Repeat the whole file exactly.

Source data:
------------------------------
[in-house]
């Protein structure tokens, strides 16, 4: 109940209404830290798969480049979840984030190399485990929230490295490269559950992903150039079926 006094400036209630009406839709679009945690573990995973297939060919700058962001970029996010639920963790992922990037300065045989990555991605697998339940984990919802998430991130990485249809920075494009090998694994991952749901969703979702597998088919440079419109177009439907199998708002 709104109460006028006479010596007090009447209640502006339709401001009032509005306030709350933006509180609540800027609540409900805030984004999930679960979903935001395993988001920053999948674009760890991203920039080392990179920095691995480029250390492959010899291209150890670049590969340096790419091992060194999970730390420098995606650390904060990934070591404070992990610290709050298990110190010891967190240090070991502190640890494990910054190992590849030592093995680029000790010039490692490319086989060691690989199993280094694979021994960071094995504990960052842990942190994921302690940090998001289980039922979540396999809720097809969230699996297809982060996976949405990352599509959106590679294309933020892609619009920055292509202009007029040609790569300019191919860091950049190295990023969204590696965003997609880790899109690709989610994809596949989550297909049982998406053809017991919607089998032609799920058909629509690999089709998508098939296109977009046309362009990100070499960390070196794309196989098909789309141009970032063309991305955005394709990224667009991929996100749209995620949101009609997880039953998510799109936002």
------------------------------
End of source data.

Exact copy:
[in-house]
């Protein structure tokens, strides 16, 4: 109940209404830290798969480049979840984030190399485990929230490295490269559950992903150039079926 006094400036209630009406839709679009945690573990995973297939060919700058962001970029996010639920963790992922990037300065045989990555991605697998339940984990919802998430991130990485249809920075494009090998694994991952749901969703979702597998088919440079419109177009439907199998708002 709104109460006028006479010596007090009447209640502006339709401001009032509005306030709350933006509180609540800027609540409900805030984004999930679960979903935001395993988001920053999948674009760890991203920039080392990179920095691995480029250390492959010899291209150890670049590969340096790419091992060194999970730390420098995606650390904060990934070591404070992990610290709050298990110190010891967190240090070991502190640890494990910054190992590849030592093995680029000790010039490692490319086989060691690989199993280094694979021994960071094995504990960052842990942190994921302690940090998001289980039922979540396999809720097809969230699996297809982060996976949405990352599509959106590679294309933020892609619009920055292509202009007029040609790569300019191919860091950049190295990023969204590696965003997609880790899109690709989610994809596949989550297909049982998406053809017991919607089998032609799920058909629509690999089709998508098939296109977009046309362009990100070499960390070196794309196989098909789309141009970032063309991305955005394709990224667009991929996100749209995620949101009609997880039953998510799109936002």